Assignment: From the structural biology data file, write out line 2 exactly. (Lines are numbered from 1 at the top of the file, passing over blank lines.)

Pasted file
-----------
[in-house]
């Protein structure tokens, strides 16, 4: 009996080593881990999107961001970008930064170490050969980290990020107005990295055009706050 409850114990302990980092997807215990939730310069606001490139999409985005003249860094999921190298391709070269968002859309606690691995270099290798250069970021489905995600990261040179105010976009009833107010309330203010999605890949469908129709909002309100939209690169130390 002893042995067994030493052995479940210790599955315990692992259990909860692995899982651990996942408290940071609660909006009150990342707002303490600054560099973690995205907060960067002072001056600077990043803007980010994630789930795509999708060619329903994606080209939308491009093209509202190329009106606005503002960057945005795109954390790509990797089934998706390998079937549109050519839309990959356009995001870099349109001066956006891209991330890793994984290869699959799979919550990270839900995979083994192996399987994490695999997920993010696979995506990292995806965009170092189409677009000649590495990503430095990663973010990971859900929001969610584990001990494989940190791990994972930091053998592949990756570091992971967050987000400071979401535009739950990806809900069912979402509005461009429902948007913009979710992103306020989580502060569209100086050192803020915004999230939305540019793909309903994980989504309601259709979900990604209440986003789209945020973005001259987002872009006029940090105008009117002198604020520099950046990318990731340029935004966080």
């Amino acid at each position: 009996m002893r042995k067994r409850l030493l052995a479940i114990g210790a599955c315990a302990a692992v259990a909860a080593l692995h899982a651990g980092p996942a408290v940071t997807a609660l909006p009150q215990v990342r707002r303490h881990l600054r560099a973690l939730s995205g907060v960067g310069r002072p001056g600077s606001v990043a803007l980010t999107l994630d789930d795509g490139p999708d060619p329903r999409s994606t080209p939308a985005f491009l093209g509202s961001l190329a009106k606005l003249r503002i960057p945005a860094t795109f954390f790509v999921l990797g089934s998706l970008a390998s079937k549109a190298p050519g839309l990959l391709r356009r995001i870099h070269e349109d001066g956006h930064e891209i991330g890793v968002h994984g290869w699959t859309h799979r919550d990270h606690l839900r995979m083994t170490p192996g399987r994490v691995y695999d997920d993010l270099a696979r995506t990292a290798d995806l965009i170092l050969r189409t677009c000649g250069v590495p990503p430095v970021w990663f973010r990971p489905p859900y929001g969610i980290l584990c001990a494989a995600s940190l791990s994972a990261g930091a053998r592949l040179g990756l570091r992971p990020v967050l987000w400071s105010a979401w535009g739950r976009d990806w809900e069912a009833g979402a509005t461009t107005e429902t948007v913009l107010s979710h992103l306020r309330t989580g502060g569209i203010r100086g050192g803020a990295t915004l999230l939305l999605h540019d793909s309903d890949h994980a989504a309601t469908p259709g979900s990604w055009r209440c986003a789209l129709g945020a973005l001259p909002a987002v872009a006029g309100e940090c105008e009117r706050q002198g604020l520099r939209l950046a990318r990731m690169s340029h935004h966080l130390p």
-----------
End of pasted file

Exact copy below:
């Protein structure tokens, strides 16, 4: 009996080593881990999107961001970008930064170490050969980290990020107005990295055009706050 409850114990302990980092997807215990939730310069606001490139999409985005003249860094999921190298391709070269968002859309606690691995270099290798250069970021489905995600990261040179105010976009009833107010309330203010999605890949469908129709909002309100939209690169130390 002893042995067994030493052995479940210790599955315990692992259990909860692995899982651990996942408290940071609660909006009150990342707002303490600054560099973690995205907060960067002072001056600077990043803007980010994630789930795509999708060619329903994606080209939308491009093209509202190329009106606005503002960057945005795109954390790509990797089934998706390998079937549109050519839309990959356009995001870099349109001066956006891209991330890793994984290869699959799979919550990270839900995979083994192996399987994490695999997920993010696979995506990292995806965009170092189409677009000649590495990503430095990663973010990971859900929001969610584990001990494989940190791990994972930091053998592949990756570091992971967050987000400071979401535009739950990806809900069912979402509005461009429902948007913009979710992103306020989580502060569209100086050192803020915004999230939305540019793909309903994980989504309601259709979900990604209440986003789209945020973005001259987002872009006029940090105008009117002198604020520099950046990318990731340029935004966080």